Everyone in that era of South Brooklyn knew someone, or knew someone who knew someone, in “The Life.”
You knew “a guy” who’d give you a break on something that just fell off a truck. Feeling lucky? You go to that other guy to play the numbers. Bank turned you down and need a loan fast? You’re in luck. That’s the other guy, the shy. And if you wanted to gamble, that guy had another guy for you, the one with the book. And all these guys were not hard to find. They were outside the club on your corner, in your local barber shops, down by the OTB a couple blocks over, or in the smoky backroom of the Fortunata bakery throwing the cards around.
We all did. But what we all didn’t know was what an epicenter 13th Avenue was in the grand drama of the imploding American Mafia, as Tommy Dades wrote for the foreword of this book:
This book depicts an important time and a place in the annals of organized crime, the likes of which we’ll never see again. South Brooklyn, specifically Bensonhurst’s 13th Avenue in the 1980s, was like the Five Points of Lower Manhattan in the 19th Century and Chicago’s South Side during Prohibition. Imagine an insider’s view into Murder Inc.’s Brownsville in the Depression, Hell’s Kitchen with the Westies, East Harlem’s Pleasant Avenue, or Knickerbocker Village in the Two Bridges. In these ganglands, the right conditions came together to create truly brutal environments.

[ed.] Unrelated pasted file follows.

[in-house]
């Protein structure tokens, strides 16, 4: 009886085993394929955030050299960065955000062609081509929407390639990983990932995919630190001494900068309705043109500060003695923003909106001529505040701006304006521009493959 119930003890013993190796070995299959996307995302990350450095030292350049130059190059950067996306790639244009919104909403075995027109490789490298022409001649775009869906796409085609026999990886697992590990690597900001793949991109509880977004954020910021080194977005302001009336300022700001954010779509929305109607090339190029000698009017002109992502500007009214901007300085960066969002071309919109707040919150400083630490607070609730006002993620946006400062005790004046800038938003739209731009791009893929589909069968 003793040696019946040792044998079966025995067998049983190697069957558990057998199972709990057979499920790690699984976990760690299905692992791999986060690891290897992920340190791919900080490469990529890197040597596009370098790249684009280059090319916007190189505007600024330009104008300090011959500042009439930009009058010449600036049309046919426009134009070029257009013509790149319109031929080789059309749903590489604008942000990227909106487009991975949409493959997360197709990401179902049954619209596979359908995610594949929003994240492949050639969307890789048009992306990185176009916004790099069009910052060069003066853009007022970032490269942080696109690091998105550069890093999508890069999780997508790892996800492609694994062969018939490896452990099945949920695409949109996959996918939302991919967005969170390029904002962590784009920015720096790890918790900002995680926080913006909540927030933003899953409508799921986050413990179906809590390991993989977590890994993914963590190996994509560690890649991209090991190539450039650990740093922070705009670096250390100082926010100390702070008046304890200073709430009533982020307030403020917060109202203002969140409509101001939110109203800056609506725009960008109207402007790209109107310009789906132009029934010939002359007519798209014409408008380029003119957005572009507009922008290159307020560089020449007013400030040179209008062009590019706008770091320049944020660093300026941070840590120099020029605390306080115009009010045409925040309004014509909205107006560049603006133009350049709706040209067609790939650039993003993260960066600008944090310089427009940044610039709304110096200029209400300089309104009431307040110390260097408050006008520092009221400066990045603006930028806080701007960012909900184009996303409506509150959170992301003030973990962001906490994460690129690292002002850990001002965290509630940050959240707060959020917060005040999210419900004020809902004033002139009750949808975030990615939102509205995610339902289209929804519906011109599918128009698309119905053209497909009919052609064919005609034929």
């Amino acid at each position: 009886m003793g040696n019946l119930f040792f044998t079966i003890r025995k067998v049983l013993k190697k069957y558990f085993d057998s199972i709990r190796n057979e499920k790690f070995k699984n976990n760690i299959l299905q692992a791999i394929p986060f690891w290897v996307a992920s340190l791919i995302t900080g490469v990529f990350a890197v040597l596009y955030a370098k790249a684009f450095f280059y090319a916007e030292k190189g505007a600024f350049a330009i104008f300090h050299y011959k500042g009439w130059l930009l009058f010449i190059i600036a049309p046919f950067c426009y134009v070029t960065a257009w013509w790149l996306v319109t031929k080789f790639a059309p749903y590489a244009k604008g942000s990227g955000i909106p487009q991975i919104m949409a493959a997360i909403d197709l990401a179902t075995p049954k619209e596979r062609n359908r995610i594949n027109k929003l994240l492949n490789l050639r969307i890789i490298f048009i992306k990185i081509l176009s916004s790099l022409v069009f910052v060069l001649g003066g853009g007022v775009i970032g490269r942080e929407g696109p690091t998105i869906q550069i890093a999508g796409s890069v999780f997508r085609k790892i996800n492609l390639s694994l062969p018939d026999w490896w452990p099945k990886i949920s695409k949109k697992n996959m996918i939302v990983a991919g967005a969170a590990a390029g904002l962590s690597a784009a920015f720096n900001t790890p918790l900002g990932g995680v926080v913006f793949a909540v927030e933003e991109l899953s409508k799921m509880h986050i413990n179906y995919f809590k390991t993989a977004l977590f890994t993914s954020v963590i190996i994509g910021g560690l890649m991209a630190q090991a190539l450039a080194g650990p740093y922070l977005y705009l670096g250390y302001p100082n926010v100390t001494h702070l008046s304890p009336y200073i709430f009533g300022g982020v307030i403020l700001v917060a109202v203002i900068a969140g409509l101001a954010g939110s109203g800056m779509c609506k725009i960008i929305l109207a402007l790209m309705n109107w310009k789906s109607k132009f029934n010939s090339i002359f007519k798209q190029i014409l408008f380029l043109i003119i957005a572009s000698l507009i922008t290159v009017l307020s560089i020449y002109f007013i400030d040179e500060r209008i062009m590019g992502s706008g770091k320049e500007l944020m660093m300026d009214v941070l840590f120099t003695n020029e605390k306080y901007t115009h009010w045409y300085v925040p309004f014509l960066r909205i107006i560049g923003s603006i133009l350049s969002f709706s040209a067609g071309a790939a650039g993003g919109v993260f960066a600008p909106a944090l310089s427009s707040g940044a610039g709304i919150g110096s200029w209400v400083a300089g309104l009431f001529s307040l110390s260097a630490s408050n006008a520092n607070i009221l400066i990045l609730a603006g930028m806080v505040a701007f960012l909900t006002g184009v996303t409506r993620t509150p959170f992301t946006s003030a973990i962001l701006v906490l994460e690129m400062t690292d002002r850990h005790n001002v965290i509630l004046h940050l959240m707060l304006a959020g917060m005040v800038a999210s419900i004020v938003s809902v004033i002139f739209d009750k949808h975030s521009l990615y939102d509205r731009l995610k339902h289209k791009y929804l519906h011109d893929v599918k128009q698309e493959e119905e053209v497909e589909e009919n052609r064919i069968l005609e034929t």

I patrolled those streets. I worked those cases. I made those arrests. Along that long 13th Avenue strip, in those bars, in those social clubs, on those corners, at any given time, you had upwards of a hundred gangsters running scams. All five families of the Mafia operated there, though this was a Colombo stronghold. You had Carmine Sessa and Bobby Zam in one club, across the street there was Greg Scarpa Sr., who at the time was not only a serial killer for the mob, a major narcotics trafficker, and bank robber, but an FBI informant.
Right on 13th Avenue, there was Neddy’s Bar, The Wimpy Boys Club, The Flip Side – straight-up gangster clubs. Within a mile radius, you had the Gambino’s Veteran’s & Friends Club, Sammy the Bull’s 2020, Carmine Sessa’s Occasions, Christi Tick’s 19th Hole, Anthony Spero’s Bath Beach Social Club, Wild Bill’s Friendly Bocce Club, and dozens of cafes crawling with hundreds of gangsters. More captains, consiglieres, and bosses either grew up there, or still lived there, than anywhere else in the city.
Carmine is the idea character for this time, in this place.
I like how Tommy put it: “Carmine was an actor in a grand play, set in this wild place during a time of madness and chaos, the likes of which we will never see again.”
Yes, setting is very important to a writer when taking on a non-fiction book project.
BONUS CUT: For those new to the neighborhood to longtime residents, I indulge us all in a bittersweet walk down memory lane, looking at life through Carmine’s eyes when he returned to South Brooklyn after decades in the federal witness protection program and then in hiding.
Sorry, no excerpts. You’ll just have to buy the book for that final tour.
Priscilla English says
I enjoyed this book. Growing up in Sacramento,CA, I was unfamiliar with neighborhoods like Carmine’s. The book is an interesting read in the life of a gangster. You will not forget Carmine because he is a real person and at times you will really like him. There are other interesting gangsters mentioned and you may recognize their names.